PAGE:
The price of gasoline has been falling steadily for over two months, and with it many oil and gas stocks. Gasoline, of course, isn’t the only fuel made from crude oil, but it’s the most prominent one, and the fortunes of several stocks hinge on the price. Still, for those who want to avoid the volatility of gasoline prices, it’s possible to build a portfolio that’s less sensitive to changes in prices.
Barron’s screened for energy stocks in the S&P 500 that have risen since June 14, the day that average U.S. gasoline prices peaked at an average of $5.02 a gallon, according to AAA. Gasoline has since fallen to $3.92.
Energy markets have traded in unique patterns this year. The historical relationship between oil and natural gas has fallen apart. A global natural gas shortage has caused the price of that commodity to soar to its highest level in over a decade , even as oil prices have been coming back down. In general, companies that focus on producing or transporting natural gas have performed better than oil-focused ones.
Since the peak in gasoline prices, companies that are less sensitive to underlying commodity prices have performed better than those more directly dependent on strong prices.
|Company / Ticker||Recent Price||Market Value (bil)||Price Change*||Dividend Yield|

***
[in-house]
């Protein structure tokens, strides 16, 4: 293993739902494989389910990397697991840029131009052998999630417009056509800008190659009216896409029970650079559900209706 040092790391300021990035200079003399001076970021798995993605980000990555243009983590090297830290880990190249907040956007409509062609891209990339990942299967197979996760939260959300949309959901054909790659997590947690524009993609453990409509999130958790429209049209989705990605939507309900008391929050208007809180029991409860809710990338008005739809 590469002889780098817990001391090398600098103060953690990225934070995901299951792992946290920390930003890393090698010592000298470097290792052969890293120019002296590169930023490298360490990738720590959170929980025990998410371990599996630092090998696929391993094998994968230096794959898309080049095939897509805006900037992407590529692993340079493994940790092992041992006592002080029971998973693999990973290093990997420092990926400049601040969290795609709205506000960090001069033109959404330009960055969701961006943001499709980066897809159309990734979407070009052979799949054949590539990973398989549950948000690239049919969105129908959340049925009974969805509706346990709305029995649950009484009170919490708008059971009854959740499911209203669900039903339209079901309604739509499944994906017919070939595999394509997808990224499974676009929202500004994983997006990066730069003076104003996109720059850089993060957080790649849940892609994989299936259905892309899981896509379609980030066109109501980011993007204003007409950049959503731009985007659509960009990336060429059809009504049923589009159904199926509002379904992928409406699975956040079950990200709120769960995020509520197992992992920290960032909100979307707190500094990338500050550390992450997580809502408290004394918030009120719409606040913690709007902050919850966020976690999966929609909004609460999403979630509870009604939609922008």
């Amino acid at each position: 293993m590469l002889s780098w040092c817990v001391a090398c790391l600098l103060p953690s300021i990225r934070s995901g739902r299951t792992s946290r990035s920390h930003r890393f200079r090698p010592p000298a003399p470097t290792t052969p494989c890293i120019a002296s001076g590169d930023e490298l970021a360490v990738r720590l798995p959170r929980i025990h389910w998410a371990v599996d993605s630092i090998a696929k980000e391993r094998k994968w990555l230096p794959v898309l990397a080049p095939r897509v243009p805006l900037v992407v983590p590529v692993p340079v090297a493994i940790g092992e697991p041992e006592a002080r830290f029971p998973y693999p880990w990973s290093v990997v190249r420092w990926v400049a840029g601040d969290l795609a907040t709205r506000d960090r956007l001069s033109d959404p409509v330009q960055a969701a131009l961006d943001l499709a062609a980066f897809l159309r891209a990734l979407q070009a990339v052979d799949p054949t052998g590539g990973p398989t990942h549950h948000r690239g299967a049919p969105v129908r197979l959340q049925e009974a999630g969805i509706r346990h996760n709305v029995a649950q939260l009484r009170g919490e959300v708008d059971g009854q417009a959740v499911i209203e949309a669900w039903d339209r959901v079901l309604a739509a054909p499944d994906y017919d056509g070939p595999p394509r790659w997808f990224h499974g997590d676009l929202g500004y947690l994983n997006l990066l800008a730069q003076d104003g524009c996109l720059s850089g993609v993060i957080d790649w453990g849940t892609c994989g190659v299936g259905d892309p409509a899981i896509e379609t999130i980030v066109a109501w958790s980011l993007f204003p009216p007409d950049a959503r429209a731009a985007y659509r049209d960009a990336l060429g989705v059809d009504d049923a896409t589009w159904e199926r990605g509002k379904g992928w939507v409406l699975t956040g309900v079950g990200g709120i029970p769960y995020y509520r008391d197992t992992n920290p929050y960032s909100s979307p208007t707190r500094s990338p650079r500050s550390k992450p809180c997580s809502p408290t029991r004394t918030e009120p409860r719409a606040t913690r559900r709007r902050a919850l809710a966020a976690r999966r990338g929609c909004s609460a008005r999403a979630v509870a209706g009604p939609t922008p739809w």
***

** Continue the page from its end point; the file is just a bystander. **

|Kinder Morgan / KMI||$18.69||$43||5.8%||6.8%|
|ONEOK / OKE||63.87||29||6.5||6.4|
|Occidental Petroleum / OXY||64.86||60||4.5||0.1|
|Williams Companies / WMB||34.98||43||9.0||6.3|
*Since June 14, 2022
The top performers have mostly been companies that operate pipelines and other energy infrastructure, some of which make money based on longer-term contracts. They also have high dividend yields, giving them more stability during times of price volatility. That includes
Some analysts say that the companies have regained investor confidence because of their stable dividends.
“Over recent quarters, midstream has made significant progress in rebuilding a track record of growing payouts,” wrote Stacey Morris, head of energy research at VettaFi. “Names that cut their dividends during the energy market volatility and pandemic-related uncertainty of 2020 have largely returned to growth.”
High demand for natural gas is clearly helping some of the pipeline operators. On its latest earnings call, Williams Companies CEO Alan Armstrong said that he sees little sign of natural gas demand slowing and Williams is “the most natural gas-centric of the large-scale midstream companies.”
“This demand growth continues to increase in the face of higher natural gas prices, which speaks to the continued inelastic demand for natural gas, both here and abroad, and the fact that natural gas remains a bargain versus alternative fuels,” he said.
(OXY) produces both natural gas and oil and is a favorite of Warren Buffett’s, which may have helped the stock rise in recent months as he bought more.
now owns more than 20% of Occidental.
Write to Avi Salzman at firstname.lastname@example.org
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